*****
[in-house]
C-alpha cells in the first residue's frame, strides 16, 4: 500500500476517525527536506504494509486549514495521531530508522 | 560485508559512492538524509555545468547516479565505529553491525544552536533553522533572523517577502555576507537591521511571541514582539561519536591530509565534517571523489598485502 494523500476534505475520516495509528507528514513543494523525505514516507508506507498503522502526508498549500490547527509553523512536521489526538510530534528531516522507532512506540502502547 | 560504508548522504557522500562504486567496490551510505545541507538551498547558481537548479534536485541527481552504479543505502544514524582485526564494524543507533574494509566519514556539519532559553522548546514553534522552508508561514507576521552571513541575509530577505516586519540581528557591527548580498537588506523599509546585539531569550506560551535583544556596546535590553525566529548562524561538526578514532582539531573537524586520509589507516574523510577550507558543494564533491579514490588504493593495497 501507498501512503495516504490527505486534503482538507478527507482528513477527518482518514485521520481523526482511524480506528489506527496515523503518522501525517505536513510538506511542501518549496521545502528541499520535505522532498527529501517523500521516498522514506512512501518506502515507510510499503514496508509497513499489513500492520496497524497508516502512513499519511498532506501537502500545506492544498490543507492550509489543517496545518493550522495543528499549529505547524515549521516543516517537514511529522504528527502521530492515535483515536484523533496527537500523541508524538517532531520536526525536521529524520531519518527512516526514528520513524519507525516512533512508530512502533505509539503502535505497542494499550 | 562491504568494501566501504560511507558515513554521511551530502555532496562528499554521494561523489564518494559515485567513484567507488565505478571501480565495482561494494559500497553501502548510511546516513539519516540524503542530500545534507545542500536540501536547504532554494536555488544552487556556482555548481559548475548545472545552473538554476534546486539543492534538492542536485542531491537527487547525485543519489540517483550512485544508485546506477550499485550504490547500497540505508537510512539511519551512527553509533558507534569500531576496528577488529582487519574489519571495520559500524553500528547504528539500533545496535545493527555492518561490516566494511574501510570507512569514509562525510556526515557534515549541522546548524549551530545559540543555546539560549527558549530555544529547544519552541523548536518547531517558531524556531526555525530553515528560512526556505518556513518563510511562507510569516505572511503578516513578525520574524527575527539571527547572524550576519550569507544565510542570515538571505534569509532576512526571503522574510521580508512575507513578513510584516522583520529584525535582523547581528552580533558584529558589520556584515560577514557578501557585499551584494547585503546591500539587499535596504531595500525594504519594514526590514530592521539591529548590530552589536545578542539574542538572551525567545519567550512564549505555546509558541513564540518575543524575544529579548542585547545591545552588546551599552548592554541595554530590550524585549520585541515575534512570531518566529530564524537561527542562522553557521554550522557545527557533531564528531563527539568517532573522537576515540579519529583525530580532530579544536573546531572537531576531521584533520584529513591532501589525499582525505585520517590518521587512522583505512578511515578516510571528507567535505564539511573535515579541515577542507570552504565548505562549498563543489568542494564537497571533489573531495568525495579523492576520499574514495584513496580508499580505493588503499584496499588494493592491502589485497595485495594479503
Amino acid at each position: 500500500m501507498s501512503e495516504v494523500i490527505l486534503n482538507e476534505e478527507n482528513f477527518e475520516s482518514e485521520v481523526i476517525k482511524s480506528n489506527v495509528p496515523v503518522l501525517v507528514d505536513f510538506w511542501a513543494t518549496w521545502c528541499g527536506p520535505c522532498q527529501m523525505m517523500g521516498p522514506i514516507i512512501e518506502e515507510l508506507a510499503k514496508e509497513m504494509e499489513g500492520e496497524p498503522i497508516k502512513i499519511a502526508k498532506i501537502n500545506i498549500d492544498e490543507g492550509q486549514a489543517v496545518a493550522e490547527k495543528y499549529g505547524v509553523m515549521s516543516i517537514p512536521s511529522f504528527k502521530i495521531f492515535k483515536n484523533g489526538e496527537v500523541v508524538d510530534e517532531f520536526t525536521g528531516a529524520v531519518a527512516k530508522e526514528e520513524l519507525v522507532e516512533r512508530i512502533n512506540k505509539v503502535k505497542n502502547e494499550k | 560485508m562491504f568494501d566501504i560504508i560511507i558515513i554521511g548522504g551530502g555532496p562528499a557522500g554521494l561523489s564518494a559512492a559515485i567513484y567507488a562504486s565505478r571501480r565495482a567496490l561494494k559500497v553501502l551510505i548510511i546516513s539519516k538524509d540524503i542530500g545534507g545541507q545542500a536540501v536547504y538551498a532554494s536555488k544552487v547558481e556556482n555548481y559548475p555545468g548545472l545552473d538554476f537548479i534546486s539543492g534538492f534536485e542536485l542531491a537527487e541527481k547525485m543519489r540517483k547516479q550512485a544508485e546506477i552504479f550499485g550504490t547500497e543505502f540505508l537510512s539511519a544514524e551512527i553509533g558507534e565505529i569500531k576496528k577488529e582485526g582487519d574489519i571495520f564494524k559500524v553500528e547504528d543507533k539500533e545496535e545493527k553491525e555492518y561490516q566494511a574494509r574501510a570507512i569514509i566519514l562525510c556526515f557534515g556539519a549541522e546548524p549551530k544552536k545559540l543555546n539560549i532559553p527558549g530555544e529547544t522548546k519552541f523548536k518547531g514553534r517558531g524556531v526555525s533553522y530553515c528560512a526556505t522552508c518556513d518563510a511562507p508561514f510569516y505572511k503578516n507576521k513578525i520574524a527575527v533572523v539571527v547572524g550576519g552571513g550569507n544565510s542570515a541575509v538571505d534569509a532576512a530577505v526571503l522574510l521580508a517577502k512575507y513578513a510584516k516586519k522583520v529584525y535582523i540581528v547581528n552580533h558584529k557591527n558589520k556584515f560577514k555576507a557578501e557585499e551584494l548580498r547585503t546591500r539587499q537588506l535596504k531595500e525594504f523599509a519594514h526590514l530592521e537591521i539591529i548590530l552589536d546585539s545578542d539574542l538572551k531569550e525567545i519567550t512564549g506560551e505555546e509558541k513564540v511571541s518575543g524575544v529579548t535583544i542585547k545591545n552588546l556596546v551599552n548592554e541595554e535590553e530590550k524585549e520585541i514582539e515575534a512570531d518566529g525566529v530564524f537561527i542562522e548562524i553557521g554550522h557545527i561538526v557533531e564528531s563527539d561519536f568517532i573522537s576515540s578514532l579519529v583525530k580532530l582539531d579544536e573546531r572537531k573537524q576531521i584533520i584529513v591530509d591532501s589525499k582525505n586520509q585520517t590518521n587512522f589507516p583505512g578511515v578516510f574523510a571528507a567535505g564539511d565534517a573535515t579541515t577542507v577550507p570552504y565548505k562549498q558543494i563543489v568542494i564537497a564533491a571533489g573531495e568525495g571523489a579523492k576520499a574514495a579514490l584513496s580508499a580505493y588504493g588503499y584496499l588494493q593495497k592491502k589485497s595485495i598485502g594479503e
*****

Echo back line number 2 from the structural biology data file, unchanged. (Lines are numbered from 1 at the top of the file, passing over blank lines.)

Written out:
C-alpha cells in the first residue's frame, strides 16, 4: 500500500476517525527536506504494509486549514495521531530508522 | 560485508559512492538524509555545468547516479565505529553491525544552536533553522533572523517577502555576507537591521511571541514582539561519536591530509565534517571523489598485502 494523500476534505475520516495509528507528514513543494523525505514516507508506507498503522502526508498549500490547527509553523512536521489526538510530534528531516522507532512506540502502547 | 560504508548522504557522500562504486567496490551510505545541507538551498547558481537548479534536485541527481552504479543505502544514524582485526564494524543507533574494509566519514556539519532559553522548546514553534522552508508561514507576521552571513541575509530577505516586519540581528557591527548580498537588506523599509546585539531569550506560551535583544556596546535590553525566529548562524561538526578514532582539531573537524586520509589507516574523510577550507558543494564533491579514490588504493593495497 501507498501512503495516504490527505486534503482538507478527507482528513477527518482518514485521520481523526482511524480506528489506527496515523503518522501525517505536513510538506511542501518549496521545502528541499520535505522532498527529501517523500521516498522514506512512501518506502515507510510499503514496508509497513499489513500492520496497524497508516502512513499519511498532506501537502500545506492544498490543507492550509489543517496545518493550522495543528499549529505547524515549521516543516517537514511529522504528527502521530492515535483515536484523533496527537500523541508524538517532531520536526525536521529524520531519518527512516526514528520513524519507525516512533512508530512502533505509539503502535505497542494499550 | 562491504568494501566501504560511507558515513554521511551530502555532496562528499554521494561523489564518494559515485567513484567507488565505478571501480565495482561494494559500497553501502548510511546516513539519516540524503542530500545534507545542500536540501536547504532554494536555488544552487556556482555548481559548475548545472545552473538554476534546486539543492534538492542536485542531491537527487547525485543519489540517483550512485544508485546506477550499485550504490547500497540505508537510512539511519551512527553509533558507534569500531576496528577488529582487519574489519571495520559500524553500528547504528539500533545496535545493527555492518561490516566494511574501510570507512569514509562525510556526515557534515549541522546548524549551530545559540543555546539560549527558549530555544529547544519552541523548536518547531517558531524556531526555525530553515528560512526556505518556513518563510511562507510569516505572511503578516513578525520574524527575527539571527547572524550576519550569507544565510542570515538571505534569509532576512526571503522574510521580508512575507513578513510584516522583520529584525535582523547581528552580533558584529558589520556584515560577514557578501557585499551584494547585503546591500539587499535596504531595500525594504519594514526590514530592521539591529548590530552589536545578542539574542538572551525567545519567550512564549505555546509558541513564540518575543524575544529579548542585547545591545552588546551599552548592554541595554530590550524585549520585541515575534512570531518566529530564524537561527542562522553557521554550522557545527557533531564528531563527539568517532573522537576515540579519529583525530580532530579544536573546531572537531576531521584533520584529513591532501589525499582525505585520517590518521587512522583505512578511515578516510571528507567535505564539511573535515579541515577542507570552504565548505562549498563543489568542494564537497571533489573531495568525495579523492576520499574514495584513496580508499580505493588503499584496499588494493592491502589485497595485495594479503